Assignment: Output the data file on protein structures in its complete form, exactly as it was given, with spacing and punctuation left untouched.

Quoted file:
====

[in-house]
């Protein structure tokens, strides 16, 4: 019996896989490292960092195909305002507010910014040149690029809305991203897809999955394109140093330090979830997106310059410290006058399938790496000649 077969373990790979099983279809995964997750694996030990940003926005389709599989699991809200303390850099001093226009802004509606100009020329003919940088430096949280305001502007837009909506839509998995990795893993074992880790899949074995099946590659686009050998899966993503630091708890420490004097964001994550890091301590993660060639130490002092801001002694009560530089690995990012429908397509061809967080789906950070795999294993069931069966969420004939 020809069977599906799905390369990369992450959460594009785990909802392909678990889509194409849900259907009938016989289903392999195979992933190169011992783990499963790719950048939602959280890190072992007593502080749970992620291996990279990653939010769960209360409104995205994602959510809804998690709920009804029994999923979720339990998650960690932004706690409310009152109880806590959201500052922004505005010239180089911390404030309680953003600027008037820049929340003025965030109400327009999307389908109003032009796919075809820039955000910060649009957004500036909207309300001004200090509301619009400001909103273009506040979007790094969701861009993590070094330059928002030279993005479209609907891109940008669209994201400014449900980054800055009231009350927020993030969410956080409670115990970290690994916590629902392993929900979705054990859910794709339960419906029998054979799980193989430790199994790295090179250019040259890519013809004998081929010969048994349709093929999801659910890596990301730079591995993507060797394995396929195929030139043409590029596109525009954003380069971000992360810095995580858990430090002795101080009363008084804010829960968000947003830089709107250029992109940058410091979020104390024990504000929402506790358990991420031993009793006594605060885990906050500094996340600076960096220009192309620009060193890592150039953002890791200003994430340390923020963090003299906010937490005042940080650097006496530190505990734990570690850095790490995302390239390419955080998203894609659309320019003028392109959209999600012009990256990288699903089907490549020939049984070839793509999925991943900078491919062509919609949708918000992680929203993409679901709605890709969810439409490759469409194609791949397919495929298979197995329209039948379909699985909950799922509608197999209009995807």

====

[in-house]
């Protein structure tokens, strides 16, 4: 019996896989490292960092195909305002507010910014040149690029809305991203897809999955394109140093330090979830997106310059410290006058399938790496000649 077969373990790979099983279809995964997750694996030990940003926005389709599989699991809200303390850099001093226009802004509606100009020329003919940088430096949280305001502007837009909506839509998995990795893993074992880790899949074995099946590659686009050998899966993503630091708890420490004097964001994550890091301590993660060639130490002092801001002694009560530089690995990012429908397509061809967080789906950070795999294993069931069966969420004939 020809069977599906799905390369990369992450959460594009785990909802392909678990889509194409849900259907009938016989289903392999195979992933190169011992783990499963790719950048939602959280890190072992007593502080749970992620291996990279990653939010769960209360409104995205994602959510809804998690709920009804029994999923979720339990998650960690932004706690409310009152109880806590959201500052922004505005010239180089911390404030309680953003600027008037820049929340003025965030109400327009999307389908109003032009796919075809820039955000910060649009957004500036909207309300001004200090509301619009400001909103273009506040979007790094969701861009993590070094330059928002030279993005479209609907891109940008669209994201400014449900980054800055009231009350927020993030969410956080409670115990970290690994916590629902392993929900979705054990859910794709339960419906029998054979799980193989430790199994790295090179250019040259890519013809004998081929010969048994349709093929999801659910890596990301730079591995993507060797394995396929195929030139043409590029596109525009954003380069971000992360810095995580858990430090002795101080009363008084804010829960968000947003830089709107250029992109940058410091979020104390024990504000929402506790358990991420031993009793006594605060885990906050500094996340600076960096220009192309620009060193890592150039953002890791200003994430340390923020963090003299906010937490005042940080650097006496530190505990734990570690850095790490995302390239390419955080998203894609659309320019003028392109959209999600012009990256990288699903089907490549020939049984070839793509999925991943900078491919062509919609949708918000992680929203993409679901709605890709969810439409490759469409194609791949397919495929298979197995329209039948379909699985909950799922509608197999209009995807």